HELICOBACTER PYLORI AND ULCERS
Helicobacter pylori, or H. pylori for short, is a spiral-shaped bacterium which lives in the mucus lining of the stomach. Research shows that the bacteria, (along with acid secretion) damage stomach and duodenal tissue, causing inflammation and ulcers. Once the H. pylori bacterium has been eradicated with antibiotics and other medicines, peptic ulcer disease can be cured! Although it’s not certain how H. pylori is acquired, the chances of getting it become greater as you get older. At least 20% of the U.S. population is infected with H. pylori.
What causes ulcers?
For almost a century, doctors believed lifestyle factors such as stress caused ulcers. Later, researchers discovered that an imbalance between digestive fluids (hydrochloric acid and pepsin which are made by the stomach) and the stomach’s ability to defend itself against these powerful substances resulted in ulcers. More recently, medications such as aspirin and certain forms of arthritis medications have been shown to contribute to the formation of ulcers. Today, researchers shows that most duodenal ulcers and many cases of gastritis develop as a result of infection with the bacteria, H. pylori. While all four of these factors-lifestyle, acid and pepsin, certain medicatiosn, and H. pylori-play a role in ulcer development, H. pylori is now considered the primary cause of duodenal and many gastric ulcers.
What are the symptoms of ulcers?
The most common ulcer symptoms is gnawing or burning in the abdomen between the breastbone and the navel. The pain often occurs between meals and in the early hours of the morning. It may last from a few minutes to a few hours and may be temporarily relieved by eating or by taking antacids. Other ulcer symptoms may include gas, nausea or bleeding.
How are ulcers diagnosed?
The National Institutes of Health has emphasized the importance of adequately diagnosing ulcer disease and H. pylori before starting treatment, because treatment could be quite different depending on whether the ulcer is related to H. pylori or due to other factors. (Over 92% of duodenal ulcers and 70% of stomach ulcers are H. pylori related.)
Currently, doctors have a number of options available for diagnosing ulcers, such as performing endoscopic and x-ray examinations and testing for active H. pylori infection with simple non-invasive means including blood tests and simple breath tests.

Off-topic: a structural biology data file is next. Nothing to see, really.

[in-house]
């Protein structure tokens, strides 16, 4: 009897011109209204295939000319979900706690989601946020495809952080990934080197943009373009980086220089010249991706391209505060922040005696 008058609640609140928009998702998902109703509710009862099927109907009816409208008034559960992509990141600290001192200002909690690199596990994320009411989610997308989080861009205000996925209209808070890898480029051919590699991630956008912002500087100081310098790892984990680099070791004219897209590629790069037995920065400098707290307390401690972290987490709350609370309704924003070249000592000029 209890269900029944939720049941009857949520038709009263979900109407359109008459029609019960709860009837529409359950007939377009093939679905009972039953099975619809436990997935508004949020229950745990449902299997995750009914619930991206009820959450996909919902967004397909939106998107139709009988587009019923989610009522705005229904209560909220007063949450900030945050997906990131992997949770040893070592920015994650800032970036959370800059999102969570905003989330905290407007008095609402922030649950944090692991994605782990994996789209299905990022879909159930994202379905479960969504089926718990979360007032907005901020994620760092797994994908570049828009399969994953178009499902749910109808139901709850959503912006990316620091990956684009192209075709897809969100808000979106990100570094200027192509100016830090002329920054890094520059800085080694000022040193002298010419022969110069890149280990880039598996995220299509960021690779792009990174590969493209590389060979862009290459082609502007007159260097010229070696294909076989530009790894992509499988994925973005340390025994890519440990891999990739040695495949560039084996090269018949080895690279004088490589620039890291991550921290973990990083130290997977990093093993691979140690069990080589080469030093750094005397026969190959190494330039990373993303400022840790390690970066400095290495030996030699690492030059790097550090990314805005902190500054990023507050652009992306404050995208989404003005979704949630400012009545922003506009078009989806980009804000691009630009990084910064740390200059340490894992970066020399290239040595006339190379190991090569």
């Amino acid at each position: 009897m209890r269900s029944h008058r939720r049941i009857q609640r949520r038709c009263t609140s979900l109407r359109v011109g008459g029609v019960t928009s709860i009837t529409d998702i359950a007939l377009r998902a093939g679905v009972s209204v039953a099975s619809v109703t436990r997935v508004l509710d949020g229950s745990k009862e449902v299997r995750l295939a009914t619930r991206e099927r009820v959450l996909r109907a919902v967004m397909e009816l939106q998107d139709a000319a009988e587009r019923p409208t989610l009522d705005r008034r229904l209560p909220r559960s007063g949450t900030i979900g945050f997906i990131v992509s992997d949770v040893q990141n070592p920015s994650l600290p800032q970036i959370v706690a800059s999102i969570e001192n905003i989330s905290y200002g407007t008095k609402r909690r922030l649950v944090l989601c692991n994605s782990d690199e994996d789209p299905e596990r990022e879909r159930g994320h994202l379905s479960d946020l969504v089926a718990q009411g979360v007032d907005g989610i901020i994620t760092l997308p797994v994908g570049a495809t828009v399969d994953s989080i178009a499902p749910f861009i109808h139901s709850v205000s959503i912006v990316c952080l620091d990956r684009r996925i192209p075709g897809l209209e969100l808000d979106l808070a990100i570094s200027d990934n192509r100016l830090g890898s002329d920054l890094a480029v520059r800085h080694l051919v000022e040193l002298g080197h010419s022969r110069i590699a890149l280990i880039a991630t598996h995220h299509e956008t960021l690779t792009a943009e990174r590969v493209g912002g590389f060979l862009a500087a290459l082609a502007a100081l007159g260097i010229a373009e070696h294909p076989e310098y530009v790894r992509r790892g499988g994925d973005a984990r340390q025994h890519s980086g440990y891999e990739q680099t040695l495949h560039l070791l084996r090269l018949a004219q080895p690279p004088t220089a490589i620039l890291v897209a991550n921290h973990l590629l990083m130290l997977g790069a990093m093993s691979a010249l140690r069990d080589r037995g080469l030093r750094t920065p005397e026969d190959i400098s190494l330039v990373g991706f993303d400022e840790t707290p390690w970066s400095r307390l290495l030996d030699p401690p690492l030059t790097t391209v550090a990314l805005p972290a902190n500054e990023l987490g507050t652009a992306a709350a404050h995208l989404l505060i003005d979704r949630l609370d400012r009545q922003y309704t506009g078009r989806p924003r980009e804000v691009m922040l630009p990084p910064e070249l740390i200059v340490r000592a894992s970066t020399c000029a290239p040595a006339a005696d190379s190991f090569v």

We are proud to announce that Gastrointestinal Associates has been selected as the first GI practice in the country to begin testing with the recently approved breath test for the diagnosis of H. pylori.
How are ulcers treated?
Until now, acid-suppressing drugs known as H-2 blockers were the treatment of choice. You may recognize the names of some of them-Tagamet, Zantac, Axid, Pepcid, Prilosec and Prevacid. These drugs reduce the amount of acid the stomach produces by blocking histamine, a powerful stimulant of acid secretion. Unfortunately, these medications only reduce the acid, and do not treat the H. pylori infection. Therefore, ulcers recur in 50 to 80 percent of cases, necessitating maintenance therapy which can last for years or a lifetime and be extremely expensive.
The discovery of the link between ulces and H. pylori has resulted in a new treatment option. Now, in addition to treatment aimed at decreasing the production of stomach acid, doctors may prescribe antibiotics for patients with H. pylori. This treatment is a dramatic medical advance because eliminating H. pylori means the ulcer may now heal and most likely will not come back. Cure rates up to 90% have been reported by doctors after effective treatment of H. pylori!
What are the complications of ulcers?
If left untreated, ulcers can result in continued pain and discomfort and even more serious complications such as bleeding or perforation or narrowing of the esophagus or outlet of the stomach.
Recent studies have shown that H. pylori may be associated with the development of gastric lymphoma and even possibly with gastric cancer. Therefore identification of this organism in the stomach of certain individuals may be very important.